When I take the dog out this afternoon, I cross the street and notice four adults standing at the front door to the nursing home. A woman in scrubs wraps a wool blanket around the shoulders of an older man sitting in a wheelchair. The other two push the chair into the sunshine. They bend from their waists to talk to him. Faces close together and intimate.
I smile. Not for or to anyone – but I smile.
Across the parking lot from them, two girls are drawing balloons on the sidewalk with purple and yellow chalks. They draw the stings all the way down the block – wriggling, crisscrossing strings attaching the balloons so loosely somewhere to something, the balloons surely don’t even notice their limitation.
Dandelions are already blossoming.
This all seems oddly normal. For a Sunday.
Though it’s not Sunday. And I can’t help but wonder what scenario is allowing this man visitors right now.
I wonder if these girls are sisters, or designated play partners for the lock-down.
I’m not smiling now, but I take a deep breath and feel the tension go.
Back in the house, Leonard lumbers into the library to press his broad forehead against mine. He does that when he wants a snack. His ear, and the right side of his snout are warm. He’s been lying in a patch of sunlight on the kitchen floor.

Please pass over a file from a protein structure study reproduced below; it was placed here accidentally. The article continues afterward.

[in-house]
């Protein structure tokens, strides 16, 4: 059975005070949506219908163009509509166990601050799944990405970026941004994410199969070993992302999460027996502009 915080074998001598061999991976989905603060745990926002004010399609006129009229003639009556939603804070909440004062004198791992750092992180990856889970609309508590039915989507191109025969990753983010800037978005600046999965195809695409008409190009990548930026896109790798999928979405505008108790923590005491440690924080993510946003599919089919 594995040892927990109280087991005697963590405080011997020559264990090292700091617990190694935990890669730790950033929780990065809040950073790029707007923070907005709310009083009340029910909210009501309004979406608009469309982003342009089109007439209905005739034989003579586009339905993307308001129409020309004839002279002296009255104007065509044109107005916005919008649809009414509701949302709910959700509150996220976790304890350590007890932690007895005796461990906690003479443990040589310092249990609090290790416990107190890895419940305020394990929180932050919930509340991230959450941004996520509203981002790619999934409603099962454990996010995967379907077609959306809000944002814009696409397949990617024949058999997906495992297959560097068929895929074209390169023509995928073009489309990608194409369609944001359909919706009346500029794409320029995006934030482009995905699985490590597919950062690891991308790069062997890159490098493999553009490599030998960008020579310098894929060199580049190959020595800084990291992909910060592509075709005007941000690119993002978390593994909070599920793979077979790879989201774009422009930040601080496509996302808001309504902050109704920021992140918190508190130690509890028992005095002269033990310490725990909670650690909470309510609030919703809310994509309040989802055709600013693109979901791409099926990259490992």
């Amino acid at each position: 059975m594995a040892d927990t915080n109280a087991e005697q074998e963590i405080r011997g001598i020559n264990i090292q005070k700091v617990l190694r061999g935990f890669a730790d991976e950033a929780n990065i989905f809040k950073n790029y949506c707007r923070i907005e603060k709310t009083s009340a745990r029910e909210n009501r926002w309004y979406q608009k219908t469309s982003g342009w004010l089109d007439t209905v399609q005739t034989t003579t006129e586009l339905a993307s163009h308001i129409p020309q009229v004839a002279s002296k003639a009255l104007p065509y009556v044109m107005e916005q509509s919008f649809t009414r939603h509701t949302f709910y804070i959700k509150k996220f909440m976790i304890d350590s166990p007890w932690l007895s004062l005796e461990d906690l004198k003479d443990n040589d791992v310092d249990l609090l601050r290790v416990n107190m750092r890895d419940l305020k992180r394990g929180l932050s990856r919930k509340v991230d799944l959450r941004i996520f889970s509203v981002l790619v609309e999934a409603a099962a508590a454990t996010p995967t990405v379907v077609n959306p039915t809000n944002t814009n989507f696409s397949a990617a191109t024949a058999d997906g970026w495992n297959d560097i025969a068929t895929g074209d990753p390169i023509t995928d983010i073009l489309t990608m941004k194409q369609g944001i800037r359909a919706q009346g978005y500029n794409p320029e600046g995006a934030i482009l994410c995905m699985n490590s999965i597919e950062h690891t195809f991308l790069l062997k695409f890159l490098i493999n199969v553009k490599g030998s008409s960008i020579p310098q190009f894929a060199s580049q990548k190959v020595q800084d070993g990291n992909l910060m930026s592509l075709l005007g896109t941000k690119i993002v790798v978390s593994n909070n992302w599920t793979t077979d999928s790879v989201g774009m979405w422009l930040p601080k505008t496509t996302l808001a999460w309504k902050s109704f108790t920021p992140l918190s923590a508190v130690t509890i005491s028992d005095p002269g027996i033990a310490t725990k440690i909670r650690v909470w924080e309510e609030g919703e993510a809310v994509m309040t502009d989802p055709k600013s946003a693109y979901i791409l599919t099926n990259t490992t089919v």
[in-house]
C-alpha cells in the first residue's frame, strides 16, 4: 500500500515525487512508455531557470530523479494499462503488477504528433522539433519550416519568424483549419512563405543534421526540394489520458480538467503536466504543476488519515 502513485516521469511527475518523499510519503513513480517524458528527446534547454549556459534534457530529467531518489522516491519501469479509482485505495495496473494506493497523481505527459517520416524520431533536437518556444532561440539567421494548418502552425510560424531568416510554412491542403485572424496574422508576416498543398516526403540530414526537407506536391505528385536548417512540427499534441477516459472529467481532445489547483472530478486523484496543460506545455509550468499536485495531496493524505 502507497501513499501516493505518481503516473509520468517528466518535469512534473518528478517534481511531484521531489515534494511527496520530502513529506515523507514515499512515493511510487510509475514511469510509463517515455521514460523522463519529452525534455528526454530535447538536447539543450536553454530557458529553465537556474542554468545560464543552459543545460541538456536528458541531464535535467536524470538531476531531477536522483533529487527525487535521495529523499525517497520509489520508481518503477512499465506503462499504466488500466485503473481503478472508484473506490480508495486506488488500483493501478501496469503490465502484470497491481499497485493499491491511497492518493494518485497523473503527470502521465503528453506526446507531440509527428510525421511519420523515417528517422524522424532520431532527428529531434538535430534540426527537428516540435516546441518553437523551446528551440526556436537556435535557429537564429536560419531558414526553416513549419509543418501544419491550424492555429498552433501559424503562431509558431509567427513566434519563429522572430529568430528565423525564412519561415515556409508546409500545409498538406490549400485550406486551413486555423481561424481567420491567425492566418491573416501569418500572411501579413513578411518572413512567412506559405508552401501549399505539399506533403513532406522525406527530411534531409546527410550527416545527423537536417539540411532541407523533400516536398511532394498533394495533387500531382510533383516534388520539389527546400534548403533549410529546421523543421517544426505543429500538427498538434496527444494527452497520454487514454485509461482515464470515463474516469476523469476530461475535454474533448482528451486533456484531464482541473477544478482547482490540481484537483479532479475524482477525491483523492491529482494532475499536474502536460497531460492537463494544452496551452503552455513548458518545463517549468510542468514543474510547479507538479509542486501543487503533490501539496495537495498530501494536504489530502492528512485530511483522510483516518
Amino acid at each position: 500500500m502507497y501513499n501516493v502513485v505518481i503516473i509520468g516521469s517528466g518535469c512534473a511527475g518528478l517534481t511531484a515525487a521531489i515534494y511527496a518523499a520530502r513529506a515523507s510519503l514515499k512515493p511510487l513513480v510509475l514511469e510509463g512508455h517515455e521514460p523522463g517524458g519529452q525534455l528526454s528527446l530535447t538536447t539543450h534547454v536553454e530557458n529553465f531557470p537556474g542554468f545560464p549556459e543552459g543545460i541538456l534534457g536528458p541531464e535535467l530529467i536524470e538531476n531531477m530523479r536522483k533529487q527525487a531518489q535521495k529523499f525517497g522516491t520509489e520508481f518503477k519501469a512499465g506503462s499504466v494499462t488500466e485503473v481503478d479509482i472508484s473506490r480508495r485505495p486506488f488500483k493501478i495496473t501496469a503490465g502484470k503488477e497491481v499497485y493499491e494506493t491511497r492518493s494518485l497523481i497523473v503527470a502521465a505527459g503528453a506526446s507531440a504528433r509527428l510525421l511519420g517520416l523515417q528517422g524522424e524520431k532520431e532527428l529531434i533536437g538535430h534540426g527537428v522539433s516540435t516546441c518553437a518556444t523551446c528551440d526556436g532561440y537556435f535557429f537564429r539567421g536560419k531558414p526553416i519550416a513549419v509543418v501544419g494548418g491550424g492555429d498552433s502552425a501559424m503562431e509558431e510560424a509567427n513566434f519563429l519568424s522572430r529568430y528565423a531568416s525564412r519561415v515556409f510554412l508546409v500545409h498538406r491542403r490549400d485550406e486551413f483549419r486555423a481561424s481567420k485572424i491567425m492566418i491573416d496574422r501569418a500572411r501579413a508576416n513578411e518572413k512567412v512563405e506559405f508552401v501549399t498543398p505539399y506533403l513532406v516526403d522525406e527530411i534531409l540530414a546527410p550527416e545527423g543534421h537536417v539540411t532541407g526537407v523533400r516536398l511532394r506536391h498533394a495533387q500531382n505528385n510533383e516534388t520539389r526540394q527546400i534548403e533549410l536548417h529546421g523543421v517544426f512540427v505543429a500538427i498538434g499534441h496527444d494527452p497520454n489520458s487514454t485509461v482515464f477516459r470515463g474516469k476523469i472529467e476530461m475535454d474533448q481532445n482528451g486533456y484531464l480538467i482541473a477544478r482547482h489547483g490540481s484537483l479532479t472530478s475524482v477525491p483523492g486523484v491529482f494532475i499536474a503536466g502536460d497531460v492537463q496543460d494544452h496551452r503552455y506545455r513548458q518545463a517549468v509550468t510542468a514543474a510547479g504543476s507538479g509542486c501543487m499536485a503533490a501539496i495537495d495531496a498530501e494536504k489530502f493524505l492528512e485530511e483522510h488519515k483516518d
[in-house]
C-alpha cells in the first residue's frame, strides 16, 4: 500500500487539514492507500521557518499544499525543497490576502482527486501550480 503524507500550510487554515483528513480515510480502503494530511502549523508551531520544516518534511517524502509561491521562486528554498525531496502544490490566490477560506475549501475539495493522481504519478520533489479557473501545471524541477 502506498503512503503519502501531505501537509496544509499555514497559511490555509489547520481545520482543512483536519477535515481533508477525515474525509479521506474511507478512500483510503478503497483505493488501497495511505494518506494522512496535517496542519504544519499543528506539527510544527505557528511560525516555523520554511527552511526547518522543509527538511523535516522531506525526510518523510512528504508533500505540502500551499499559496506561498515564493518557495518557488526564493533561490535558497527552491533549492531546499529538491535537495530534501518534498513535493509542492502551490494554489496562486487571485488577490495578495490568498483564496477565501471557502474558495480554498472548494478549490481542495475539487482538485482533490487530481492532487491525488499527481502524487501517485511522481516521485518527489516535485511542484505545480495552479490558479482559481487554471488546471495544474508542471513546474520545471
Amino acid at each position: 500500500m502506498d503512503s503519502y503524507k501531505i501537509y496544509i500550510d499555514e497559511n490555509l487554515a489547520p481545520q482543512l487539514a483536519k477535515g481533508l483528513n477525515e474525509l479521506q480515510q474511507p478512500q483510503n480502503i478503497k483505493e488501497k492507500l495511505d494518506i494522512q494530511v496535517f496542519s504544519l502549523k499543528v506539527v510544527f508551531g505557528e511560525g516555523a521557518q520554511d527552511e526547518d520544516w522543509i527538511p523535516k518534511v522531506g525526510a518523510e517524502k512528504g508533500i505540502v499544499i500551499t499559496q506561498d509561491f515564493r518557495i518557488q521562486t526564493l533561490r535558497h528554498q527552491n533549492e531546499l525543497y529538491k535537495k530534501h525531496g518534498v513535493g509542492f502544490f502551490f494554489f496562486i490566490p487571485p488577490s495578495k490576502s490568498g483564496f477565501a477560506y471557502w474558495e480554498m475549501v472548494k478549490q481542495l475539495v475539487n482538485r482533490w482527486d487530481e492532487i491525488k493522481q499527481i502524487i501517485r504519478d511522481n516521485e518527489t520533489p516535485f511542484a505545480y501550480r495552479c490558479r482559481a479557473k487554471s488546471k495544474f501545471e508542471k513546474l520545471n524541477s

So I follow him back into the kitchen and give him a chew, as he’s trained me to do.
Then I stand on the patch of sunshine and tilt my face toward the window.
Always – this time of year – I feel the lack of sunshine as physical pain. No. It’s not the lack of sunshine, it’s a lack of warmth.
The sky is blue, and the flowers are blooming in bright blues and yellows and purples, but we are still on the edge of freezing. The wind still pushing snow flurries under my collar.
I need a run, but I’m still taking account of a swollen lymph node. So I settle for another cup of coffee.
Out the window I can see the man left alone in his chair now. Wrapped in a blanket, his face tilted up toward the sun.